Imagine, for a moment, asking God what He wants from you. Not sarcastically or angrily. I mean genuinely seeking what the Master and Creator of the universe expects from you. This is a healthy exercise that can produce fruitful results if you are honest with yourself. Now imagine that, not only were you asking God what he wanted from you, but He was in the flesh, right in front of you. One man had this opportunity. Throughout the three gospel accounts of this interaction, (Matthew 19: 16-30, Mark 10:17-31 and Luke 18:18-30) we understand that this man was young, wealthy and a ruler of some sort. This, of course, leading to the unavoidable coining of “The Rich Young Ruler”.
His exact question was “What shall I do to inherit eternal life?”. Jesus told the man that he already knew the answer to that (Luke 18:20). They both knew the law of Moses. The young ruler knew he shouldn’t steal or murder. He even knew that he must love his neighbor as he loved himself. The young ruler confirmed this by assuring Jesus that not only did he know these things, he practiced as such. At this point, the common observer may be quite impressed with this young man. After all, he sure did seem to have life figured out. Not only was he uncommonly wealthy and of a high status, he was a faithful man of God. He was a man who managed to obey the commands of God. Jesus, however, was not so swept away. Scripture teaches us that Jesus doesn’t need men to tell Him what they have done. Jesus is a discerner of hearts (John 2: 24-25).
Jesus’ answer cuts to the root of the problem. “You still lack one thing.” What a sobering thought. One thing could keep you from heaven. One thing could eternally separate you from the Lord of Hosts. What was that one thing? Jesus told him to sell all that he had, give the proceeds to the poor and to follow Him. Is that the one command that the rich young man overlooked? Did he somehow not know that it was imperative that he not own anything if he were to inherit eternal life? Of course not! That wasn’t His point. Remember, Jesus is a discerner of hearts. To fully understand the point of Jesus’ answer we must first look at what the rich young man did next. He “went away sorrowful”. You see, the young man’s problem was not that he didn’t understand. It wasn’t that he could not do what Jesus commanded. It was simply that he would not do it. He lacked willingness. He lacked the true dedication to God. Instead, his dedication was in his own selfishness.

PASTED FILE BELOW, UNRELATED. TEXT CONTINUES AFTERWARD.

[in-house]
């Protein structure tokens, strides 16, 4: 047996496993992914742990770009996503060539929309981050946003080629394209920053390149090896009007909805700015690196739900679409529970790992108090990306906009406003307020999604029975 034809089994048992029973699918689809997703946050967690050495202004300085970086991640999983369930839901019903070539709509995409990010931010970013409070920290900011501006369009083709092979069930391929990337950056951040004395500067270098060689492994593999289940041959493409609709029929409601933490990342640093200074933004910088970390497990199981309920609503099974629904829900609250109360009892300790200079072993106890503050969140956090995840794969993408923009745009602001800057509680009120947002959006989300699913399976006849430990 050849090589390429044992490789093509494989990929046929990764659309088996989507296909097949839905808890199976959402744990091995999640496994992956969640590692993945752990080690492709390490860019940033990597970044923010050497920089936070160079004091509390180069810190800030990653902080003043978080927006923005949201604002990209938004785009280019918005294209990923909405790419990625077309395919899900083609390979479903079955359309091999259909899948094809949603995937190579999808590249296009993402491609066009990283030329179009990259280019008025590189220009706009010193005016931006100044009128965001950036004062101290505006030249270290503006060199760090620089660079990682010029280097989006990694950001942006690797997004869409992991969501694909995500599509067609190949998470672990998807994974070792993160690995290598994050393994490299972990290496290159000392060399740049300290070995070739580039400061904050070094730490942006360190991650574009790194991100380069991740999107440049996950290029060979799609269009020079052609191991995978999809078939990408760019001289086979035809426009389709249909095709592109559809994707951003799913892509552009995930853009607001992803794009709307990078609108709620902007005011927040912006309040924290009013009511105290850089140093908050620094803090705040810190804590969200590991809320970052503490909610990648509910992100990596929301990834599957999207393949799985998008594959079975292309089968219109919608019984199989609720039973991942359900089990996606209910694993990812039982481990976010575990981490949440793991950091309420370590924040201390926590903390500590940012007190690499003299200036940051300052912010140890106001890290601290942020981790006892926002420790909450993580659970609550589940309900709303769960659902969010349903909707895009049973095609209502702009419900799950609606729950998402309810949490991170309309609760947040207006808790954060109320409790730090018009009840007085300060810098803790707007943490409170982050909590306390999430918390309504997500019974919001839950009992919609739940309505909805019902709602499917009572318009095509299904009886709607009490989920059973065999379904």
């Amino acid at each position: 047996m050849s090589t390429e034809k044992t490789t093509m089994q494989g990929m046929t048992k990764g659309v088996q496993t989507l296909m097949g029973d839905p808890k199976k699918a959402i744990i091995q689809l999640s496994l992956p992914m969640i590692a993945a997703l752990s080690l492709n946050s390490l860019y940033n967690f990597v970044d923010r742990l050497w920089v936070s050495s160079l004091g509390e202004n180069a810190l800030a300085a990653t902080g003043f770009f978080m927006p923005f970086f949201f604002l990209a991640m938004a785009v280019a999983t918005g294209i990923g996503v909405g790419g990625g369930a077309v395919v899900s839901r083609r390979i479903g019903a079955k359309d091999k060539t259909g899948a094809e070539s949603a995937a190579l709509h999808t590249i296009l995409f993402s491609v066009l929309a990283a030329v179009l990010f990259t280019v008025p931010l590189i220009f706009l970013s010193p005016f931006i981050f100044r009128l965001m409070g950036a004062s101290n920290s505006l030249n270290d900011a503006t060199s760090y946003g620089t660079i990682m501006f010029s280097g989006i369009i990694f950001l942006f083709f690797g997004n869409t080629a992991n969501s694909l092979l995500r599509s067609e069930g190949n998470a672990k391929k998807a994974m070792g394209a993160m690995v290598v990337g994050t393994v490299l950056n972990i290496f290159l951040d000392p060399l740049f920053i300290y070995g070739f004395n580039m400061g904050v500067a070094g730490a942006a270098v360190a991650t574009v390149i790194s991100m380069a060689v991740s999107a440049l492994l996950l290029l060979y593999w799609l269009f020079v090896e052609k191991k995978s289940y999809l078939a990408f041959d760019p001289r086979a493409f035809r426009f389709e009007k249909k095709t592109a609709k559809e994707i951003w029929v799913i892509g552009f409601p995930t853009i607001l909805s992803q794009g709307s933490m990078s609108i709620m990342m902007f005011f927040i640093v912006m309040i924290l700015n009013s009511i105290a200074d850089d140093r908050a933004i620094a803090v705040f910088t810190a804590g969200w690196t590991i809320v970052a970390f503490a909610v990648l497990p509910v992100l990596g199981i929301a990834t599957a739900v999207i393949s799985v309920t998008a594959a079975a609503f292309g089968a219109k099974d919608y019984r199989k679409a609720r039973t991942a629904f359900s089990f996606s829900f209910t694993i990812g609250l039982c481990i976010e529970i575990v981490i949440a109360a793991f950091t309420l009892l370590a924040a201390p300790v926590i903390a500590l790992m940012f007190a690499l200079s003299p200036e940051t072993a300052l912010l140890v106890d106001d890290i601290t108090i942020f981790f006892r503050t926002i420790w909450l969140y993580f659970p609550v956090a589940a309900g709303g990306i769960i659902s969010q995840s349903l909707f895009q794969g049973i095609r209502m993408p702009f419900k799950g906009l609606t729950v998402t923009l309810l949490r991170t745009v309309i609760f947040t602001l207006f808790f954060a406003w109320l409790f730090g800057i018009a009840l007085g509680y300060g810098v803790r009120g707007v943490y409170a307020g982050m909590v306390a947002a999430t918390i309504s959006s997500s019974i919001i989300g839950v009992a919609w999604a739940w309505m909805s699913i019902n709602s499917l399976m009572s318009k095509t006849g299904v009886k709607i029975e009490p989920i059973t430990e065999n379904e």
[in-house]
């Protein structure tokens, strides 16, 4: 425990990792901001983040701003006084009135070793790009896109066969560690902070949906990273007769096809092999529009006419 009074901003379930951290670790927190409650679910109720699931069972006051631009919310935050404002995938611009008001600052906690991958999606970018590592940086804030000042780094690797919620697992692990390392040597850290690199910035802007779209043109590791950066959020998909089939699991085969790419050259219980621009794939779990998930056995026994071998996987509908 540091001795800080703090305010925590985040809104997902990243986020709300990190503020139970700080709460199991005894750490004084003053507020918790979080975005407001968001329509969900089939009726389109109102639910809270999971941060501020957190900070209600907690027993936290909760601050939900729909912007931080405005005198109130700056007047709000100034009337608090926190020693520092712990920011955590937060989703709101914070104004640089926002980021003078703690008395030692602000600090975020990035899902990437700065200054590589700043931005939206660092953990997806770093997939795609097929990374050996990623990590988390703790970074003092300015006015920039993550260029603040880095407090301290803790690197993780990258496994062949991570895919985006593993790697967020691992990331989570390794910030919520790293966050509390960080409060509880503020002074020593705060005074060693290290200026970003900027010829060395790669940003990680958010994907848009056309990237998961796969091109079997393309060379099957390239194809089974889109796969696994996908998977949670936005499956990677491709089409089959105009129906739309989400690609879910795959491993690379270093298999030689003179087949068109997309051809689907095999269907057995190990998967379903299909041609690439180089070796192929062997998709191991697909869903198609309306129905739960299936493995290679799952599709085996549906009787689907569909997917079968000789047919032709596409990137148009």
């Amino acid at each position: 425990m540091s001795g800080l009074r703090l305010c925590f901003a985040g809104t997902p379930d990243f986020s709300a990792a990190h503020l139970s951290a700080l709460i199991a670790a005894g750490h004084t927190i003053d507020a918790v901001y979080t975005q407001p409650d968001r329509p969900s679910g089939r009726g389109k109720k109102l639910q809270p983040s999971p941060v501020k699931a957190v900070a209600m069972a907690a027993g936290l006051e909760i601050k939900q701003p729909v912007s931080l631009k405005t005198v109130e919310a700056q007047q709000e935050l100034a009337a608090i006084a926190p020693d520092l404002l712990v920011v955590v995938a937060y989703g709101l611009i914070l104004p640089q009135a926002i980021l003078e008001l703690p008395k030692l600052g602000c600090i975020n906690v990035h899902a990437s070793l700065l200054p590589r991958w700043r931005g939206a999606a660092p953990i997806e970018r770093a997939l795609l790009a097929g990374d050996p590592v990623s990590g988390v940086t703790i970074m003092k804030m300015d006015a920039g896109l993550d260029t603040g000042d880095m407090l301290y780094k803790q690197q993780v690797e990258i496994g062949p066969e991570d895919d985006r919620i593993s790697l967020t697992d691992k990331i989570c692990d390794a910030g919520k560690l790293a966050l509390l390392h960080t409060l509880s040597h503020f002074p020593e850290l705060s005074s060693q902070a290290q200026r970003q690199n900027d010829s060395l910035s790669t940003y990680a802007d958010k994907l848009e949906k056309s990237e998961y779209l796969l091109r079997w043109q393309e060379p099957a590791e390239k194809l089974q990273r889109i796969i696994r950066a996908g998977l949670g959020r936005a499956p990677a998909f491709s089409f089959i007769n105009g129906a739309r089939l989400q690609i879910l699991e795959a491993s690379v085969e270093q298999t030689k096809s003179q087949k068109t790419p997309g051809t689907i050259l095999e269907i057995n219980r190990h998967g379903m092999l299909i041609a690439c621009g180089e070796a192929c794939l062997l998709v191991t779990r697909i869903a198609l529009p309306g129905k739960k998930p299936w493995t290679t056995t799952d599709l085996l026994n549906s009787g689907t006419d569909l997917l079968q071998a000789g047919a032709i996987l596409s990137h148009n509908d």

We are like this young man more often than we care to admit. How often do we know we are wrong or know what we should do and simply aren’t willing to do the right thing? Sometimes, we don’t want to put ourselves out there. It could be embarrassing, after all. It could mean we have to face rejection or ridicule. It may mean drawing unwanted attention to yourself. Sometimes, we don’t want to make a certain sacrifice. We would rather be comfortable and in the wrong than inconvenienced with a clean conscience. Paul said in Romans chapter 7 “For what I will to do, that I do not practice; but what I hate, that I do.”. We have all felt this way before. We know what we should do but we don’t do it. Instead, we do what we know we shouldn’t do. What is Paul’s solution? “There is therefore now no condemnation to those who are in Christ Jesus, who do not walk according to the flesh, but according to the Spirit.” (Romans 8:1). Paul spends the first portion of Romans chapter 8 urging us to not be carnally minded. Paul tells us we must be spiritually minded. This is no easy task. We are constantly surrounded by carnal things. In our world today, we must do all we can to combat carnal thoughts and actions. This may include starting your day with a prayer. Maybe it would help to sprinkle bible study throughout your day or week.
Paul assures us that, if we stay focused and spiritually minded, the reward will be more than adequate. “For I consider that the sufferings of this present time are not worthy to be compared with the glory which shall be revealed in us.” (Romans 8:13). Don’t let one thing stop you from spending eternity with your Creator. Next time you get down on your knees or have moment of solitude, ask God “What must I do? What do I still lack?”. Maybe, in a moment of clarity or divine inspiration, your shortcoming will be revealed to you. Most of us, however, probably already have our suspicions as to where we could improve. Maybe that is why we don’t ask the question. We are afraid that those all too familiar flaws of ours will pop their ugly head up. Paul encourages us to deal with those flaws but he also assures us that God understands our innermost inadequacies. “Likewise, the Spirit also helps in our weaknesses. For we do not know what we should pray for as we ought, but the Spirit Himself makes intercession for us with groanings which cannot be uttered.” (Romans 8: 26). What a comforting thought. We are not alone in our struggles. God Himself, understand us. We must rely on Him to give us strength and guidance as we grow and improve.
“You’ll never change your life until you change something you do daily. The secret of your success is found in your daily routine” – John Maxwell